YouTube video calling coronavirus “false flag” related to 5G cell phones gets over million views
On April 16, a Youtube video claiming the novel coronavirus to be a “false flag” of forcing “mandatory vaccines” and microchips on people garnered millions of views although the platform pledged to crack down on COVID-19 misinformation. The video also pointed out that both Bill Gates and 5G cell phones are also somehow linked.
During the rapid spread of the coronavirus in the United States, Youtube wrote that it had “worked to prevent misinformation associated with the spread of the virus” and would “quickly remove videos that violate our policies when they are flagged, including those that discourage people from seeking medical treatment or claim harmful substances have health benefits.”
The website has also pledged to crack down on specific false conspiracy theories, including ones that claimed that 5G is connected to the virus. Youtube’s CEO Susan Wojcicki mentioned this in an interview with the CNN on April 19.
The Next News Network, a conspiracy theorist Youtube channel, known for promoting false and imprecise claims, uploaded a video titled “EXCLUSIVE: Dr. Rashid Buttar BLASTS Gates, Fauci, EXPOSES Fake Pandemic Numbers As Economy Collapses.” The video shows Dr Rashid Buttar, who HuffPost calls a “a widely discredited osteopath” uses social media to spread myths about the virus. In just a span of four days, the video has already gained 5.1 million views and more than 930,000 Facebook engagements, and the numbers are climbing.
At the beginning of the show, host Gary Fanchi talks about videos that Buttar has made, saying he has showed that there is “fraud..being perpetuated across the world by the World Health Organization, the (Centers for Disease Control and Prevention), Bill Gates, the deep state, the mainstream media,” and there’s “hysteria being perpetuated to scare the world population based on false data.”
Buttar proceeded to push multiple falsehoods and consiracy theories throughout the video. He made the absurdly false assertion that “no one death from the virus has yet been reported” and also falsely claimed that “the number of deaths is much lower than the seasonal flu.” Buttar also argued that the death toll was exaggerated, while experts believe that the actual death is likely to be undercounted, and he argued that hospitals had fake operations.
Buttar also said that “studies explicitly indicate that if you get a flu shot you will be tested positive for COVID-19,” which is another myth that has spread through social media.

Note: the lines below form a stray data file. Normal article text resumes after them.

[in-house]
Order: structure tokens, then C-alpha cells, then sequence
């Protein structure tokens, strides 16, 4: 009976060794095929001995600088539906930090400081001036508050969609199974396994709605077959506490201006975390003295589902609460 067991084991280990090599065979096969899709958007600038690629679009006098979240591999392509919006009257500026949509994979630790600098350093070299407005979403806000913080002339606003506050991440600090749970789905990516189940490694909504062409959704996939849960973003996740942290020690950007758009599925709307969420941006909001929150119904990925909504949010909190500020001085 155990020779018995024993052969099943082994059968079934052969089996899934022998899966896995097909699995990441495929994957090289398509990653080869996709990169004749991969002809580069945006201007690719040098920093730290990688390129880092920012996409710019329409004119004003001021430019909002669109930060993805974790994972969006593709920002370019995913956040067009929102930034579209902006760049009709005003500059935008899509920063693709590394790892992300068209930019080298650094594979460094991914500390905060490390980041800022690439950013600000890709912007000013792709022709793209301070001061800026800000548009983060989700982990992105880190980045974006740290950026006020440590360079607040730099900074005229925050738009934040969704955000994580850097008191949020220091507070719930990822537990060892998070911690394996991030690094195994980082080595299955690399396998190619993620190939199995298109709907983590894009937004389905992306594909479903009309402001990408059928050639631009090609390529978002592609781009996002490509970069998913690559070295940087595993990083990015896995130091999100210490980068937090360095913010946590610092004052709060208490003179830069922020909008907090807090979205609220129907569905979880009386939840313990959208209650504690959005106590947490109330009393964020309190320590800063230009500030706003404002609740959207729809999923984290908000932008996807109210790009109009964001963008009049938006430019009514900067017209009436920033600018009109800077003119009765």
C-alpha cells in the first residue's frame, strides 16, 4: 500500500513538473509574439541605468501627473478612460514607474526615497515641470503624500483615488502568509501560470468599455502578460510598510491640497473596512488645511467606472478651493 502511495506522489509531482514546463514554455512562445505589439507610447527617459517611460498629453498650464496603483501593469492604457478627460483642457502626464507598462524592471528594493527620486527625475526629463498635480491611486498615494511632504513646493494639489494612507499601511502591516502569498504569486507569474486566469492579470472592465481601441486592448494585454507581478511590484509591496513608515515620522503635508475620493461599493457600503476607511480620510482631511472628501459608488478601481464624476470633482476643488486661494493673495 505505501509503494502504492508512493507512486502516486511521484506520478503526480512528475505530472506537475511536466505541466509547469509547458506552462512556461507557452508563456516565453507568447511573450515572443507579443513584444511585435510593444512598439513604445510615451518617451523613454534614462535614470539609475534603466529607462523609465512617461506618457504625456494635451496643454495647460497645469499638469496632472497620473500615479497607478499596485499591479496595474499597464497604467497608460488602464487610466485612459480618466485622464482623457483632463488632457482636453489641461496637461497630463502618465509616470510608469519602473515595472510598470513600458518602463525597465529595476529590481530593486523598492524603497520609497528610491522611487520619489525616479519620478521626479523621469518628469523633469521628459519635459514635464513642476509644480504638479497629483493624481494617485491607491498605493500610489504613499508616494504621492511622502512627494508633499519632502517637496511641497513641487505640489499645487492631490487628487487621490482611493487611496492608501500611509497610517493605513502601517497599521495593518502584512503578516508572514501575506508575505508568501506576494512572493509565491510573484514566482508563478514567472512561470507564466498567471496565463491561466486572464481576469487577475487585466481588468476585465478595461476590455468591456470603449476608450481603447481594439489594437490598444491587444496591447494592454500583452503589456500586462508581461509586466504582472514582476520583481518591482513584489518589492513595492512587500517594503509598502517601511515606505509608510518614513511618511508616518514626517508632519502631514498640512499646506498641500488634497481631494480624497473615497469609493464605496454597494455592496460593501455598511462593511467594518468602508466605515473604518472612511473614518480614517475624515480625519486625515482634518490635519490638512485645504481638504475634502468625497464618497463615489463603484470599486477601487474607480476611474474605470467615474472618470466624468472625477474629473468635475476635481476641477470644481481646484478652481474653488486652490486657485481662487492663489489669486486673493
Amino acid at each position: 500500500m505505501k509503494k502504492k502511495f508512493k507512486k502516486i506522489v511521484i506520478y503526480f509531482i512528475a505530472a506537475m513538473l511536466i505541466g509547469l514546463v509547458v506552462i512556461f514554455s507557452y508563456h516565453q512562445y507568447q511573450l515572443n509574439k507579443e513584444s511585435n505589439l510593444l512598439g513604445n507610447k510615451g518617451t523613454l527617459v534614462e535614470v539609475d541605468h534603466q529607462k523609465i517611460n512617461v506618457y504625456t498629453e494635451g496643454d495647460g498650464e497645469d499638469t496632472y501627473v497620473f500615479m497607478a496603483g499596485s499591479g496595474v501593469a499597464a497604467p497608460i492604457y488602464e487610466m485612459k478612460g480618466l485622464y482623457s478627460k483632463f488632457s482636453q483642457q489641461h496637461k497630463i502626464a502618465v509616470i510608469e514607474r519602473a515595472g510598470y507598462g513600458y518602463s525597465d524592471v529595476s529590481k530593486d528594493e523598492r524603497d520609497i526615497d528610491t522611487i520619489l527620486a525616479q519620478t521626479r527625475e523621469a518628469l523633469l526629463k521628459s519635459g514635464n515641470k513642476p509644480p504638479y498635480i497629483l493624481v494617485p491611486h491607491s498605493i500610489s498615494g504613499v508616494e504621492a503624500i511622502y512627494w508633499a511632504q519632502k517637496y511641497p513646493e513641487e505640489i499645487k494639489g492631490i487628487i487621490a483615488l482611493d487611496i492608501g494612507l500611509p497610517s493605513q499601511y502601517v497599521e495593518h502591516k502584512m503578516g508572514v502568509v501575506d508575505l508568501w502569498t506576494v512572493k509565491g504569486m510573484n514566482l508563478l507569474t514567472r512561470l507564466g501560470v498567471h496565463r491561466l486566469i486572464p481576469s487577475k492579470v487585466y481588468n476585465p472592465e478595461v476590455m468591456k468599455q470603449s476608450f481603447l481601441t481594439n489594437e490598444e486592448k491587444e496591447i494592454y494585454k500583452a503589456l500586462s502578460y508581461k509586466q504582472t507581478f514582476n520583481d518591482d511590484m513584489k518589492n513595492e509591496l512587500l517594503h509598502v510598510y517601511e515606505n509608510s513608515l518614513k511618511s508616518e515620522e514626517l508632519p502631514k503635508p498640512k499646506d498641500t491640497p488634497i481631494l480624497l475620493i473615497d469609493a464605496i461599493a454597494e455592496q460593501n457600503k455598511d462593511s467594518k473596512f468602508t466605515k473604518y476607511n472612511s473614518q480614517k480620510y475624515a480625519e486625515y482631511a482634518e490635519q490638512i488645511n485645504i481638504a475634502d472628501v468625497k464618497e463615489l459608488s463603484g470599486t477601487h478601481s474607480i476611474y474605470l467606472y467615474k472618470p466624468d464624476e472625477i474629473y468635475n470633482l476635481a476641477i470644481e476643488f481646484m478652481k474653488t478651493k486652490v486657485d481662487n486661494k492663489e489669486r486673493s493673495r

Later in the video, Buttar accused White House coronavirus Task Force member Dr. Anthony Fauci of being a “terrorist” who has committed “traitorous” behavior and dubiously claimed that the antimalarial drug hydroxychloroquine has “at least 99 percent effectiveness” in treating COVID-19, saying that “they’ve seen hundreds and hundreds of patients have treated, no one has died. He also indicated that the virus was linked with “5G towers” and “chemtrails,” and that that vaccinations and 5G would cause people to get sicker.
Buttar also cited a false social media conspiracy theory concerning Bill Gates to say that potential vaccines will be tracked by placing “more RF chips in everyone to see who got the vaccine” as part of “a loop that they will keep going over and over again until they have all digitized and they have RF chips in all.”
He also called the 6-foot social distancing suggestion of the CDC “total garbage” and a ruse to “decide who … should be available for dialogue and work and who should be used as a dissident or identified as a dissident and kept silent.”
Buttar later built on his Gates conspiracy theory, accusing him of having a “depopulation agenda,” arguing that vaccinations will affect hundreds of millions of people but “they’ll blame it on COVID-19.”
He added that “anyone who suggests vaccinations are needed, is either 100% ignorant or has a sinister agenda.”
The video has been shared in several groups on Facebook against 5G technology accepting the QAnon conspiracy theory. Users claimed that the video was correct and went on to call the coronavirus “a fake pandemic.”